I think I would rate both Palaces of Pity and A History of Mutual Respect 4 stars. The first film was fairy-tale like in its portrayal of two young girls competing for the love of their grandma. It had the stronger narrative of the two films. A History of Mutual Respect was a visual treat, though, with lush cinematography and wonderful filming of motion. Together, they form an interesting pair of films. Great!
Visually enthralling, sure I've enjoyed films more fun than this but something about this felt as though I was watching moving tableaux. The stars apply more to Palaces of Pity (2011) rather than A History of Mutual Respect (2010) which was an interesting counter point, still visually arresting but the characters seemed somewhat reprehensible.
I love Gabriel Abrantes, I don't like Daniel Schmidt. Maybe this two shorts are directed by Schmidt mostly, aren't they? Like "The Unity of All Things" sublime cinematography & picturesque location, but they aren't fit for cheaply stupid, boringly philosophical storyline. Former's dreamy sequence has freedom of Abrantes' essence I like, though.
Cuts together the short feature 'Palaces of Pity' and the short film 'A History of Mutual Respect'. The short feature though unfocused and narratively challenged has some interest but the short is just so god awful that any good will generated is dissipated. A miss.
This film goes full bore into melodrama from the first sequence and continues to let itself grow from their. I can be a great fan of melodrama when it is done with obvious self awareness or it is earned by created an alternate reality where it places itself. This film does neither of these things and the sensation leaves a very unsatisfying feeling for me. If the film gave sign of attempting this, it'd have been okay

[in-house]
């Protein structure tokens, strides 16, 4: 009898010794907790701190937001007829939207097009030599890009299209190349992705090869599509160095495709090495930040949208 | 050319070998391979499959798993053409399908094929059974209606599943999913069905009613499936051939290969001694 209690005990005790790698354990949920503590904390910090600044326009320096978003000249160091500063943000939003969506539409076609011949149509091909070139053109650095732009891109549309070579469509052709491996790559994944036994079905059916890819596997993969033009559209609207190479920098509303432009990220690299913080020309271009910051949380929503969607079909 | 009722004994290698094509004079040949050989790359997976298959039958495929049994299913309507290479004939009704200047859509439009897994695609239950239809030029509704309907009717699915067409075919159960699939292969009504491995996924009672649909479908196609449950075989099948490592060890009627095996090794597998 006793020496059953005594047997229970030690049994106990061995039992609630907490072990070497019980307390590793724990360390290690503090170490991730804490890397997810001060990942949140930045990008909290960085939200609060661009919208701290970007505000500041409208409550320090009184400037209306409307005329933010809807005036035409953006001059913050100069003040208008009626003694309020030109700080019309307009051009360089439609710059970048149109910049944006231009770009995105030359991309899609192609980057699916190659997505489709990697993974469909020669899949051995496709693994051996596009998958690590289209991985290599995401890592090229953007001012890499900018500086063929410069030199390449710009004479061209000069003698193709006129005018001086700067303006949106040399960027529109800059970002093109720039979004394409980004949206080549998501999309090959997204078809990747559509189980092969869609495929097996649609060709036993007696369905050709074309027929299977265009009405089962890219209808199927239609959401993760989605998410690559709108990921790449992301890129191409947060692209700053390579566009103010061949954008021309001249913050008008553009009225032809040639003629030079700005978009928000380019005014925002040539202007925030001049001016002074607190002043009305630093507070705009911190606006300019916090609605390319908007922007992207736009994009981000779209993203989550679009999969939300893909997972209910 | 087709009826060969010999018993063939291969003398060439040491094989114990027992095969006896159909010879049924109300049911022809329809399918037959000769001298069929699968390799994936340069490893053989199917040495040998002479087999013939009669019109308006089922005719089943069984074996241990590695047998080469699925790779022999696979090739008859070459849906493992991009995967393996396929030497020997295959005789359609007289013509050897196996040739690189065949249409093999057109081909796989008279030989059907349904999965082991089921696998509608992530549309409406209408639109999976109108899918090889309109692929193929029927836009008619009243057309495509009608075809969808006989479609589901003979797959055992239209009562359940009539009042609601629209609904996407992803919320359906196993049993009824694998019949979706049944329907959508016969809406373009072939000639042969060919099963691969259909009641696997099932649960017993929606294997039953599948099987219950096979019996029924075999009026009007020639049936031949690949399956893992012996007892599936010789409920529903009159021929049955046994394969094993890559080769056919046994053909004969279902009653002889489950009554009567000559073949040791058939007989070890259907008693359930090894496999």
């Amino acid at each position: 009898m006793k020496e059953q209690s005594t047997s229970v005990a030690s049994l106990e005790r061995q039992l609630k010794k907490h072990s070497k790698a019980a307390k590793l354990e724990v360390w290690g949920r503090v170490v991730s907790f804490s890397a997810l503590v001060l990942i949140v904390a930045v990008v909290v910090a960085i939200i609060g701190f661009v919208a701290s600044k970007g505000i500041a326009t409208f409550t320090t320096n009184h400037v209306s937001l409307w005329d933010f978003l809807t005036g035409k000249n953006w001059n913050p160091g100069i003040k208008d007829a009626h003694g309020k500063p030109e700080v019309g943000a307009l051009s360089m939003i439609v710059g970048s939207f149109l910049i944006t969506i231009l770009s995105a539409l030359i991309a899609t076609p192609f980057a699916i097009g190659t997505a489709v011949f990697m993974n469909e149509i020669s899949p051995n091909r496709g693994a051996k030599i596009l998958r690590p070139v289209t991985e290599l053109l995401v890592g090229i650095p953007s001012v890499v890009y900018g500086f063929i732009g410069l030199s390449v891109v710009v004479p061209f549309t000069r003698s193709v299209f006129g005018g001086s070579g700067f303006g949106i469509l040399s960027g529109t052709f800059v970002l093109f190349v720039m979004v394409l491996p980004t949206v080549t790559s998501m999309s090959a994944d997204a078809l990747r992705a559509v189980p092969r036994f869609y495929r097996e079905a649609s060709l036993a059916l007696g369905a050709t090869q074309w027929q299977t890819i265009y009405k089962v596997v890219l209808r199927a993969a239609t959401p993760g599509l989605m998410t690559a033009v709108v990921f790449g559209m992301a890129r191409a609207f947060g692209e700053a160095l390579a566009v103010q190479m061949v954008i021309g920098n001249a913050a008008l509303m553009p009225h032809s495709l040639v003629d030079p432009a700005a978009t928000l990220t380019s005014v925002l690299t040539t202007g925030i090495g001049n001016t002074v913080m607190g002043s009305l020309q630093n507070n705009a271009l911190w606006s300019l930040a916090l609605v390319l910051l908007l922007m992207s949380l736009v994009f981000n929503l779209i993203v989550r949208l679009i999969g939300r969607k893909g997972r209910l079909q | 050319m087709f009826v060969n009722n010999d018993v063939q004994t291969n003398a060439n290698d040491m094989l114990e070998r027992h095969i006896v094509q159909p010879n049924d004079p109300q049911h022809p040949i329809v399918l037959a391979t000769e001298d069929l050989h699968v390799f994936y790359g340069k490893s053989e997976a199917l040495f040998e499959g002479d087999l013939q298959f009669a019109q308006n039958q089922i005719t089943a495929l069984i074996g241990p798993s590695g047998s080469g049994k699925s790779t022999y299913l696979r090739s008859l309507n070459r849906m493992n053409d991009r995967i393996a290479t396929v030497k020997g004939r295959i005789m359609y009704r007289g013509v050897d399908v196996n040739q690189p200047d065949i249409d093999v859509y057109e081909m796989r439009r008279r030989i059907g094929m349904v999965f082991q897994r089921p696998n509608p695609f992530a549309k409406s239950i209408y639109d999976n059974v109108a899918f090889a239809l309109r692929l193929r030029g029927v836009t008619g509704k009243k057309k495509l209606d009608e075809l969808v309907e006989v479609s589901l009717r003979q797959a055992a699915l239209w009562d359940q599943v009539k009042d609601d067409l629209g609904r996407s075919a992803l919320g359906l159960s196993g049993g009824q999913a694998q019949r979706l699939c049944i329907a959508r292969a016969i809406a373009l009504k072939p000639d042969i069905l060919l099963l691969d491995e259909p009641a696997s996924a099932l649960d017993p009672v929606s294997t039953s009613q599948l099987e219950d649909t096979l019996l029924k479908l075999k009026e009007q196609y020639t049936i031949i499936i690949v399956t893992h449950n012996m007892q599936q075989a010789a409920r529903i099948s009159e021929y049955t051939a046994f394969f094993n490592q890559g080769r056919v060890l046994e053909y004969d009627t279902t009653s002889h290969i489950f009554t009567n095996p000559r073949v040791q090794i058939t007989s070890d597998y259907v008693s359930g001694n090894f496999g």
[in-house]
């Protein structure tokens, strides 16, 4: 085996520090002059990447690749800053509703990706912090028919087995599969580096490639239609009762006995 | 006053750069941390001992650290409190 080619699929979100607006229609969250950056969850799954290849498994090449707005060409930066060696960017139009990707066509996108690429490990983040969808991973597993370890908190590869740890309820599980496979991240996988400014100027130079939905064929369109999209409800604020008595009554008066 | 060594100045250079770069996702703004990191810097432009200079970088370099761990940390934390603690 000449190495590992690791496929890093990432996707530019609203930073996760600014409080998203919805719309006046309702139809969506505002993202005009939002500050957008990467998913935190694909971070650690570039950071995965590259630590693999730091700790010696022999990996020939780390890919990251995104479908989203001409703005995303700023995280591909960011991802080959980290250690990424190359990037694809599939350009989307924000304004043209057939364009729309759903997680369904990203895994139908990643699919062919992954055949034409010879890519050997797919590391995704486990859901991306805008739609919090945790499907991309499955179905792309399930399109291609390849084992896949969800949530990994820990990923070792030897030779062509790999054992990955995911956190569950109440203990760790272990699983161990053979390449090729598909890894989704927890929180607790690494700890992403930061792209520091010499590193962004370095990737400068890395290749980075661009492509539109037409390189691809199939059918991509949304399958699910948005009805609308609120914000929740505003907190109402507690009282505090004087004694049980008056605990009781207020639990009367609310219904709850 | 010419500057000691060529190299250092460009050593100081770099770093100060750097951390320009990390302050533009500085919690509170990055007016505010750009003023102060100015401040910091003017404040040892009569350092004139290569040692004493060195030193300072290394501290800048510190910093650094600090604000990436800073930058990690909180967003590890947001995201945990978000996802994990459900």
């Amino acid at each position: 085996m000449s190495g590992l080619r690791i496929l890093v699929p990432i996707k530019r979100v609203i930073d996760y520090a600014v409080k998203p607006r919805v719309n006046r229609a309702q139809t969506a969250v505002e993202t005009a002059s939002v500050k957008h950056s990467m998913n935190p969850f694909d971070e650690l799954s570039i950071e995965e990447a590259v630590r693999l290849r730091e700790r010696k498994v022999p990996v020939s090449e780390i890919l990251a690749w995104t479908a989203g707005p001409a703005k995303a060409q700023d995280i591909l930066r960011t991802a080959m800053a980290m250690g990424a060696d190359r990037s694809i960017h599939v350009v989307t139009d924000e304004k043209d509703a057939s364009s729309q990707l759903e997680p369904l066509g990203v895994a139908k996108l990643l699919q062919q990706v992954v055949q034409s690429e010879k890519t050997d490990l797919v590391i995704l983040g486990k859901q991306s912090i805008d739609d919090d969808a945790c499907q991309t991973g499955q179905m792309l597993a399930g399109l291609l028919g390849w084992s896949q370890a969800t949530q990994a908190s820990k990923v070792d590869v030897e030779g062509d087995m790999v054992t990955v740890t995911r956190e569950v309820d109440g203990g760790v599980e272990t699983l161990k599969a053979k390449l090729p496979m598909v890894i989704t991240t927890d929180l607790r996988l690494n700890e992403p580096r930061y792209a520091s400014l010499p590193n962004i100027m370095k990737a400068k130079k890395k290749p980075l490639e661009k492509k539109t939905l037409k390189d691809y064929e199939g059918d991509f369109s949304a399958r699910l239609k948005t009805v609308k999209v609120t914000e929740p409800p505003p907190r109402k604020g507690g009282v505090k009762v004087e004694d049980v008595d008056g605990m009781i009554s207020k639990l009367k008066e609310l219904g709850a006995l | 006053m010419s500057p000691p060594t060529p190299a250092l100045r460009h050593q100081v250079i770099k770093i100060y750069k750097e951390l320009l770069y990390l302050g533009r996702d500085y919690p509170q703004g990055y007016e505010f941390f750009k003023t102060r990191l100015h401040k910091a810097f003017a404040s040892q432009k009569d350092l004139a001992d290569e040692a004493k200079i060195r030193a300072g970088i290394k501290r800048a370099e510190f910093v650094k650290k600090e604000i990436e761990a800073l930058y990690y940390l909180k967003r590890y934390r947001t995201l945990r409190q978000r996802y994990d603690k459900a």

Film as dream. "An exhilarating whatsit laden with awe-inspiring landscapes, surrealist flourishes, and stirring, unexpected juxtapositions of image and sound...a playful yet serious meditation on friendship, competition, and carnal desire, cast against lush jungle settings and the modernist architecture of Brasilia." - Film Society Lincoln Center
The first half of this semi-surrealist diptych, regarding an adolescent rivalry to inherit an aristocratic estate, is completely riveting. There is nothing in the look, rhythm, or feel of this section to shame an old master like Oliveira. The second half is less successful, but it's worth spending the half hour with the two idiot bros for the extremely funny payoff at the end. None of the film is less than gorgeous.
1st film - so splendid to watch, never have cluttered my desktop with so many screenshots. very significant intertextuality between the soft poetic dialogue and quiet, unexpected scenes, ending sped up into a transparent kids' war which made me rethink the whole film's intentionality ... 2nd film - like blondes in the jungle - mopey monied students in the jungle exploiting the indigenes, not sure if I totally felt it